The quartet has also been encouraged by some high-profile opening gigs, like when they warmed up for Stereophonics at the Commodore last year. As inspiring as that supporting slot was, though, it could have led to the demise of the fruitful Manville-Parry partnership. A week after the show Parry received a call from Stereophonics’ manager, saying the Welsh trio was looking for another guitarist to help out on its world tour. “The bastards tried to steal Mark!” blurts out Manville, although Parry wasn’t swayed by the offer. “Walkin’ into an established band like that you’re just gonna end up bein’ a session musician,” he says, “and you’re not gonna be able to put your own flavour into it. With this band, I really believe that we’ve got something, that we can go places. The Manvils are number one.” - The Georgia Straight

"The Manvils CD Release Party"

Girls were screaming, hands on face, giggling, jumping, jiggling, screaming, wavering, dancing throwing panties on the stage. It was like the second coming of Elvis or the Beatles. The guys were all staring, dumbfounded. Mikey Manville pulled one of them dramatic, show-offy flailing arm guitar strums; a girl in the front row faints. Three more take her place. The whole band was in high form. Electric... The new messiah of rock n roll. What charisma. What style. See those white, leather boots? Thats what Im talkin about. The Second Coming.. I have never seen a room filled with so many hot, sexy women and hot, sexy rocknroll as this one. Ten bucks got you in, along with a souvenir copy of the silvery rock gem that is Buried Love It was no wonder the place was wall to wall; a crotch to ass, drunken rock orgy. Everyone seemed high, the walls were shaking between songs from the techno-bass bleeding in from next door, and I had my hand on some strange girls ass. It was a good night. - The Nerve Magazine

"The Manvils Open for Stereophonics"

It's been some time since an opening band has played to a crowd near full capacity at the Commodore Ballroom. What made the Manvils' set more remarkable is how they're still new to the local scene.
Not only did they have solid songs and a distinct sound - think Velvet Underground and Rolling Stones offset with a strong blues touch - they also boasted a great stage presence. Comparisons to the Kings of Leon and the Strokes aren't justified: the Manvils have stronger songwriting than the Kings of Leon and Mikey Manville's gritty vocal delivery and stage antics make him a more compelling frontman than the Strokes' Julian Casablancas. - North Shore News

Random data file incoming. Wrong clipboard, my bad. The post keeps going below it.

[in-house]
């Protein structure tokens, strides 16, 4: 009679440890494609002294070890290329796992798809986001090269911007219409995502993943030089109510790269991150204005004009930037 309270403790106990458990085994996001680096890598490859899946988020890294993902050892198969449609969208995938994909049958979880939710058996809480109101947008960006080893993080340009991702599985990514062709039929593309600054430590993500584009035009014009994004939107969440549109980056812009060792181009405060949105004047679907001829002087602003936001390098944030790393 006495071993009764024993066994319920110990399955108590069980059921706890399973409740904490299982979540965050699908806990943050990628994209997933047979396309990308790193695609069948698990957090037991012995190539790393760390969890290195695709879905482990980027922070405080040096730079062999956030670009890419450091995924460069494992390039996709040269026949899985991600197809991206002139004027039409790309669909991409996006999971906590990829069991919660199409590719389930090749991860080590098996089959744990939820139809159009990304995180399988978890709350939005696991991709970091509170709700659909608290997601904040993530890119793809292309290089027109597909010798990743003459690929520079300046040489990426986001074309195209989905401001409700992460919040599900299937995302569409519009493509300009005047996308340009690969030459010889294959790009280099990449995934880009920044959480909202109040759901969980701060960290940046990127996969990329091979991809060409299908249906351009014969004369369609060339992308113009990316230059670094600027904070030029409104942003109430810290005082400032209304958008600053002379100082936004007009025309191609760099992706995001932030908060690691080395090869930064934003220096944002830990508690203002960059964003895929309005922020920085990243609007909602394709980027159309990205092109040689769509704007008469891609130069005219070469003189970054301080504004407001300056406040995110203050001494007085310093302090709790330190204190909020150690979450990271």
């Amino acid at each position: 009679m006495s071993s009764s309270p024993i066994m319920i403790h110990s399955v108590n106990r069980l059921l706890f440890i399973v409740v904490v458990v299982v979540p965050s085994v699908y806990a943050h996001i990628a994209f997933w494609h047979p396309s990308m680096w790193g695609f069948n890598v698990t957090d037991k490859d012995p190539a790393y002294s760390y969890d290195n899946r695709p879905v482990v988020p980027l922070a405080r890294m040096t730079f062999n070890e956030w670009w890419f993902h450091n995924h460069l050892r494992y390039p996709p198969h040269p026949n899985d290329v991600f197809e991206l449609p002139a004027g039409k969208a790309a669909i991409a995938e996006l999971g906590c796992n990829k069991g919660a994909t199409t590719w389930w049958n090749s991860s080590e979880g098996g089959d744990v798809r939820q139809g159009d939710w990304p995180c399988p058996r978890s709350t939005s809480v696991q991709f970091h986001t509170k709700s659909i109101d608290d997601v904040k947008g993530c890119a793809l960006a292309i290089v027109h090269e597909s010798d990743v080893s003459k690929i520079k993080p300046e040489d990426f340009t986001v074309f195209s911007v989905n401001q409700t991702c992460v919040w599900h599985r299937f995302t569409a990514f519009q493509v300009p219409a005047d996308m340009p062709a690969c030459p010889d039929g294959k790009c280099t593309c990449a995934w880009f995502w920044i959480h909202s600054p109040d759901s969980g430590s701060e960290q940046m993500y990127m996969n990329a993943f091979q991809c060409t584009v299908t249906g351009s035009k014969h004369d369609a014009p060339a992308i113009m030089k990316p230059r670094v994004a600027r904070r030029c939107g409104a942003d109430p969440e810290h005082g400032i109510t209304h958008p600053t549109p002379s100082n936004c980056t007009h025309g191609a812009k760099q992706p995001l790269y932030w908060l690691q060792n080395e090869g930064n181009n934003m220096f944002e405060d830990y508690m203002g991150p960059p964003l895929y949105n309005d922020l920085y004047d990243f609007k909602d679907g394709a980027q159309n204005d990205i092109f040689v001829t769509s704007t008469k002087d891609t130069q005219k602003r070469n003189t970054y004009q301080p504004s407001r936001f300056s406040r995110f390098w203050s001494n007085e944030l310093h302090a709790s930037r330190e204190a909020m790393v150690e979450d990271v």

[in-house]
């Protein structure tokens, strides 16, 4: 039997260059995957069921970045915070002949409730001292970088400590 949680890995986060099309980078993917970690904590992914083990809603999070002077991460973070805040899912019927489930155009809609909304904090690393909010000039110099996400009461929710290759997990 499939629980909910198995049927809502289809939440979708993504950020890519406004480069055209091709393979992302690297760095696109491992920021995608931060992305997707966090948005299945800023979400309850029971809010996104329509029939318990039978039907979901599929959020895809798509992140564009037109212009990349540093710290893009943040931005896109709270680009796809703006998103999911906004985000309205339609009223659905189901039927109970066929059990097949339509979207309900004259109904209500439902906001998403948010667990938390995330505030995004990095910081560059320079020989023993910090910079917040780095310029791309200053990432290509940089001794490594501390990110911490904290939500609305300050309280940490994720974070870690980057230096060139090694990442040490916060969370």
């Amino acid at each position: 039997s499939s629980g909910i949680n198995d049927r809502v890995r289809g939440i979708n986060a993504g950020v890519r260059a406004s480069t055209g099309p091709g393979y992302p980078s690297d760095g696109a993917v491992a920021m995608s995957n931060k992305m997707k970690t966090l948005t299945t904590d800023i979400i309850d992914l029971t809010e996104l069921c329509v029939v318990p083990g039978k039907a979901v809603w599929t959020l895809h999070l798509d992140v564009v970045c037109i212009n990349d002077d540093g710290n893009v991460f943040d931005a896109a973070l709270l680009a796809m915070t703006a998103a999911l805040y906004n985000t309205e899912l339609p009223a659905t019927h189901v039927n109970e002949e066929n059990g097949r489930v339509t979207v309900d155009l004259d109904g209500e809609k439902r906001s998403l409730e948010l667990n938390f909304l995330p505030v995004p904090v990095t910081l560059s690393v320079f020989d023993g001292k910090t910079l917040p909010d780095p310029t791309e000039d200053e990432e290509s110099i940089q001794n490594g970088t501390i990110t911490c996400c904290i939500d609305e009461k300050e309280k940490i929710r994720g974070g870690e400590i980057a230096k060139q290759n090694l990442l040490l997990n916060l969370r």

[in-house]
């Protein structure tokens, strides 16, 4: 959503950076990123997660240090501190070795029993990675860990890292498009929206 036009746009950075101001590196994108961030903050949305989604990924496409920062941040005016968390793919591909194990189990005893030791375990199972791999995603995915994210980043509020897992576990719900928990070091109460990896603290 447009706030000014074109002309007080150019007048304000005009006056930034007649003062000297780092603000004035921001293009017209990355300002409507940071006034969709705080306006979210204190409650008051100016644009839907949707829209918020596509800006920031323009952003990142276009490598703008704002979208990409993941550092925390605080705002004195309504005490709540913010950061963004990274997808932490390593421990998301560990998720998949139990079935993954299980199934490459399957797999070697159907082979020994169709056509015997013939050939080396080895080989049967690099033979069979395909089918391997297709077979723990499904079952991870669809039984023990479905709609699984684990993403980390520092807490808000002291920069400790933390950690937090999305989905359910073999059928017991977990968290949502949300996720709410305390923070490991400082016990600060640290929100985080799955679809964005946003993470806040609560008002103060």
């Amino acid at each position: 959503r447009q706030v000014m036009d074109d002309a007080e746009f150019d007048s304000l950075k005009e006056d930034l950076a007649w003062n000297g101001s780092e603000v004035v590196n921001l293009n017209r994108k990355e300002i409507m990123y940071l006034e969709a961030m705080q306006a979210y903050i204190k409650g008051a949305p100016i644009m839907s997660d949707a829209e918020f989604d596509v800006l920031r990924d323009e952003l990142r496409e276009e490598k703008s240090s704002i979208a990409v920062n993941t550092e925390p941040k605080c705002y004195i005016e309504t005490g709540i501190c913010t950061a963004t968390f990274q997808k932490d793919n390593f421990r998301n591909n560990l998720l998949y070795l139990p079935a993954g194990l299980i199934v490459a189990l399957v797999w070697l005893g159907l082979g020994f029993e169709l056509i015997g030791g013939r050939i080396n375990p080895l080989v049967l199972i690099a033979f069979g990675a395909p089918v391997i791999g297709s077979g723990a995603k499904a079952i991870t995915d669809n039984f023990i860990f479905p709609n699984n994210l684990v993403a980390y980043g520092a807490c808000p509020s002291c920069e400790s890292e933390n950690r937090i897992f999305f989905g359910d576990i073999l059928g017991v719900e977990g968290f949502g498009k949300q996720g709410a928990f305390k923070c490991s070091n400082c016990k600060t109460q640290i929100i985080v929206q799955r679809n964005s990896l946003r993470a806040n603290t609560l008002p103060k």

"Concert Reviews"

Combining sugar-buzzed power pop with shots of blues-exploded rawk and psychobilly country, the Manvils can take credit for getting the crowd revved up. The street-level buzz on these guys grows every week, and the group showed why. Keep an eye on these guys—there’s a good reason everyone is talking. - The Georgia Straight

"Buried Love"

Considering the wealth of under-produced and occasionally underwhelming indie pop emerging from Canada these days, it’s almost a relief to hear a band like Vancouver’s the Manvils turn up their amps, throw a few high kicks and just, you know, rock. Boasting a throwback ’60s blues attack that’s all swaggering licks and soaring, throaty wails, Buried Love is packed with the kind of self-assured strut rock that’s been shaking the dust loose from the roof beams of seedy, beer-by-the-glass house band joints across the country for decades and damned if it doesn’t sound like a good time. A notably top-heavy effort, standouts come in the first five tracks with “Between the Lashes,” which seems guaranteed to drag even the drunkest party girl to the dance floor with it monstrous, string-bending riff and Cadillac Tramps-esque hoots and hollers, as well as the stand-and-sway heartbroken lament of “Bible Billy.” Things taper off as the album wears on, however, filling up space with forgettable snoozers like “Over These Hills” and the Headstones-infused “Can You Feel Me” before culminating in the whale-sized, eight-minute blues jam of the title track. While Buried Love might try your patience every once in a while with its indulgences, it’s nonetheless a confident and promising debut.

By Chris Boutet
September 07, 2006 - Exclaim! Magazine

"The Manvils: Brian Jonestown After Party"

The Manvils are an easy combination of cool-drippings and shit-hot-rockings. And Manville himself is a mover + shaker to say the least. He's a tall, lithe guy with limbs that stretch to infinity, and those limbs are just about breaking the walls down with his danceaholic energy. He skitters around on stage, knocking into stuff, shimmying up to his band mates, leading clap-alongs and eventually throwing himself into the audience in a heap and just letting everyone catch him. - Chord Magazine

"Buried Love"

Everything about these guys is big - like if they were a porch, there'd be enough room there for the entire plumbers' local 332 and a couple of kitchen sinks. A pair of guitars, piano, thumpy drums and the kind of singer who does all his singing with his lips. This Vancouver quartet goes from atmospheric "thinking about breaking up with my girlfriend" kind of mellow billowy songwriting, to "thinking about breaking up with myself" freight train blues smokestacks in the clear blue sky sort of rhythms. There's something about them that makes me think of Not Your Soldier Anymore-era Deadly Snakes, 'cause they're hard to pin down, but end-to-end the songs are all pretty catchy. - Ottawa Xpress


Self Titled - LP - TBA in 2009 on Sandbag Records

Buried Love - LP - Released in Stores April 2007
Strange Disaster - EP - Released April 2007

In May of 2005 having only been together for 6 months, The Manvils opened for the UK based band Stereophonics to a sold out crowd in Vancouver. Stereophonics expressed great interest in taking the band on the road with them in the future.